How CHIRTs is generated
Thermal IR satellites image the earth constantly and the data are spatially and temporally aggregated, and released as "B1" worldwide IR temperature data at 0, 3, 6, 9, 12, 15, 18, and 21 UTC hours with 8km pixels. These satellites sense brightness temperature (Tb) from whatever surfaces are nearest to the satellite in the pixel. Land in Africa will measure on the order of 280-330 K. If there is a cloud over the pixel then the cloud top temperature will be reported, on the order of 220K. Mixtures of clouds and land will result in a mixed reported temperature. While cloudy days are generally cooler than sunny days, clouds can be ephemeral. If a high cloud happens to influence the temperature of a pixel on a warm day, the day was still warm, but the data at that hour will not reflect that. So we:
- composite the data by taking the maximum temperature within a 5x5 pixel region at each hour, hoping to remove spotty, small clouds
- if clouds remain, fill in cloudy "heat of the day" temperatures by determining what hour of the day was warmest with respect to the long term average for that pixel for that hour for that month, and adding that anomaly to the average high t to generate daily Tmax. The idea here is that if it is a warm day with clouds during the heat of the day, but it is clear and relatively warm at some other part of the day, we use the anomaly from the clear values, added to the average high T for that month, to estimate a warm IRTmax.
Then we aggregate daily Tmax to get monthly Tmax, and compare that with the average monthly Tmax from 1980-2015 to determine if, for example December 2015 was anomalously warmer than average. On to the details:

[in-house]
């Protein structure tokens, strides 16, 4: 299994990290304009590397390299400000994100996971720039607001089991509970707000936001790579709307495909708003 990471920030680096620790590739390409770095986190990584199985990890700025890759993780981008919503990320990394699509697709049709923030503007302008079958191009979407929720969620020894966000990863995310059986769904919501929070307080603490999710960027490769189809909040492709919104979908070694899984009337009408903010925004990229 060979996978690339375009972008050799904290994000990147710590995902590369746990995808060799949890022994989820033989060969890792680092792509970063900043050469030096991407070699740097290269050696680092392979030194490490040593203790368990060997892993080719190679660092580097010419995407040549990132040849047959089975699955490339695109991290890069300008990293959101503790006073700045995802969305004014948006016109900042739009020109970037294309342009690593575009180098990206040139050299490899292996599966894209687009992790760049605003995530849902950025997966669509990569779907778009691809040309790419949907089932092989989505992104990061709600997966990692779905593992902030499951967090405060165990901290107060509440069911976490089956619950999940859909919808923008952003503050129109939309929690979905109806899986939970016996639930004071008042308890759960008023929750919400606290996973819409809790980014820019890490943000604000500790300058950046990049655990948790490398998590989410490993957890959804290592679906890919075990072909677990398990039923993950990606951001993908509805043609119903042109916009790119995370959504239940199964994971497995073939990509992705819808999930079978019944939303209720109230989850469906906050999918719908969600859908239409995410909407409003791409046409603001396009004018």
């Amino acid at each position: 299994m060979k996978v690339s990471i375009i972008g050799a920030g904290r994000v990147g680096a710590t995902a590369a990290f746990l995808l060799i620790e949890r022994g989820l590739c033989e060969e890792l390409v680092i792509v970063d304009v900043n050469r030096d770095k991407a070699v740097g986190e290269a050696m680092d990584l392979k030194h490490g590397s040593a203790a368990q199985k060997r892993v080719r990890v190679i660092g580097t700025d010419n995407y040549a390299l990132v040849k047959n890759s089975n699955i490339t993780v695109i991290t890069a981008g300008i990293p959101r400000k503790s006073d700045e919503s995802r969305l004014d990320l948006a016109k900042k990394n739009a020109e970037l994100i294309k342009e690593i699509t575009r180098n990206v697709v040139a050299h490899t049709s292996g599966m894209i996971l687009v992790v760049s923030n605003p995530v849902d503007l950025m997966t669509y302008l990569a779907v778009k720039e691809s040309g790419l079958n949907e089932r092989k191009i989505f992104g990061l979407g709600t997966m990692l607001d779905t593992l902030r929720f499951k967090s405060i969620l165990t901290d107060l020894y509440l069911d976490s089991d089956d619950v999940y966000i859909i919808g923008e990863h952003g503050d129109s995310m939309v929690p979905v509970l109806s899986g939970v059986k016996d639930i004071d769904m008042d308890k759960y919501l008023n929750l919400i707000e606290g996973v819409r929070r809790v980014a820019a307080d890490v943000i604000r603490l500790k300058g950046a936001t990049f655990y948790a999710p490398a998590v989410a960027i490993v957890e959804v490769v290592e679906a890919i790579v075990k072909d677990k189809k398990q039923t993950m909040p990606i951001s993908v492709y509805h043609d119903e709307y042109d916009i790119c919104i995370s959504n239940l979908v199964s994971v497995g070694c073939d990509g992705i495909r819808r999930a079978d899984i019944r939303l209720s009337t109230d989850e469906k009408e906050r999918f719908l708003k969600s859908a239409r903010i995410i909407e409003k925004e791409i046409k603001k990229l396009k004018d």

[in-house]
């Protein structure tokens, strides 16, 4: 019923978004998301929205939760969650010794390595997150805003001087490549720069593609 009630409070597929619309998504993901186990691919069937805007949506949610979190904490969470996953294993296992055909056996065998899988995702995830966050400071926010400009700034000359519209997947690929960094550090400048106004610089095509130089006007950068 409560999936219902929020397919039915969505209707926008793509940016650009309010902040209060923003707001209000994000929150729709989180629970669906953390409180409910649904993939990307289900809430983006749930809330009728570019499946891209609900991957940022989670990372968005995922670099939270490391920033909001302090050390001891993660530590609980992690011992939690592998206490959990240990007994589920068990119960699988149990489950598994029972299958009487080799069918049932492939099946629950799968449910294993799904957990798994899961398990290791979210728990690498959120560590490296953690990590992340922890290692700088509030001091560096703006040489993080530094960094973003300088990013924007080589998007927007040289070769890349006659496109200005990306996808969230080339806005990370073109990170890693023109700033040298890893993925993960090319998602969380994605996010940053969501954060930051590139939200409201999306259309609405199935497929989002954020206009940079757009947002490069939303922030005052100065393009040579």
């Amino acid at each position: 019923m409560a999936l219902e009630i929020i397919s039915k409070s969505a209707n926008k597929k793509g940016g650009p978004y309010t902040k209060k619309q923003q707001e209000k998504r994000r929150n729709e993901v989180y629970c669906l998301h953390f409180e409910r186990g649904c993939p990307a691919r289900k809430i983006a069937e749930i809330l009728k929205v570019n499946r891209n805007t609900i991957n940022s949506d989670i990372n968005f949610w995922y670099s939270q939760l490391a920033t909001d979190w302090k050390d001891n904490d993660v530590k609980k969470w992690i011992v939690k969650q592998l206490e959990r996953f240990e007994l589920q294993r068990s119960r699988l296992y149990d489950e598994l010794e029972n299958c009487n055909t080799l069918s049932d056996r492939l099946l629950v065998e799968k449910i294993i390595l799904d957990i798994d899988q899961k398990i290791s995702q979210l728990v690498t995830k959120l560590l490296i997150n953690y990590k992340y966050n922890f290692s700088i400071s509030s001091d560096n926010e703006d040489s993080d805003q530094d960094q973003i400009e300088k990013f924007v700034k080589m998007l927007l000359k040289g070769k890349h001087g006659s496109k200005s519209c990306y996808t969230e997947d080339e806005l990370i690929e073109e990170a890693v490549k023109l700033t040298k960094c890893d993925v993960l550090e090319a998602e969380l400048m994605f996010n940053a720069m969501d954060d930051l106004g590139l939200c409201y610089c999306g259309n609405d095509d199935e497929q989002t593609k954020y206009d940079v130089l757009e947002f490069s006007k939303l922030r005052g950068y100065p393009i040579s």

Prior to operationalizing the IRTmax process, we were working in the western US because the dataset is so rich. There we noticed some years where the geo-registration could be off by quite a bit. Most noticeably with B1 version 1 data, but B1 version 2 data still occasionally had some variability in pixel location on the order of a few pixels. This is an issue for land areas next to water bodies for instance, or in areas of high topographic relief. We decided to avoid years, 1980, 1981, 1983, 1989, 1990, 1991, 1992, 1993, 1994 and 1995 for calculating the climatologies.
There are 25 good years left between 1982 and 2014.
The attached figure shows the various Geostationary sensors in use over the equator. The 1989-1995 time period for the western US coincides with the GOES-7 period when there was only a single GOES for the US, so it had to cover both coasts.
This should have no bearing on Africa which has consistent satellite coverage, just wanted you to know why we selected these 25 years to make a climatology.
Start by making climatologies of expected brightness temperature for each pixel for each month, 8 times a day.
at each pixel, get all of the data over a calendar month, Eight times a day, using a 5x5 array centered on the pixel over 25 good years.
The first cut is to exclude any data points colder than 180 K or warmer than 340 K, this is just bad data.
Look at the histogram of all data points (binned every 3 degrees to avoid spurious maxima) for each of the 8 hours/months. The goal is figure out a mathematical way to trim the high and low outliers so that we are identifying actual anomalies from actual data rather than identifying cloudiness or misregistration or sensor calibration errors, etc. A histogram of all of the temperatures for a given pixel for a given month for a given hour will have a really long tail on the low end, and then a near gaussian distribution of good temperatures at the high end. the low end is all of the solidly cloudy to partly cloudy data values. The first cut at this was to fit a gaussian to the entire distribution (which was dominated by the gaussian good values) and only keep values +/- 3 standard deviations from the mean. This worked fine for Africa, where generally the amount of good values is >> the amount of cloudy values. For the western US, especially in winter, the overall distributions become distinctly non-gaussian, because there are so many cloudy data points. The second cut at this seeks to isolate the good part of the distribution by uncovering the gaussian portion of the distribution through proxy. We find the upper threshold (a proxy for SD +3) and peak of the gaussian part (proxy for center/mean of the histogram) and then calculate the lower threshold (SD -3) assuming a symmetric distribution as (center - (thresh High - center)).
- we find the peak/center by looking for the first local maxima when you start looking from the right side of the distribution. we do this because there can be bimodal distributions with the lower temperature peak being the erroneous one.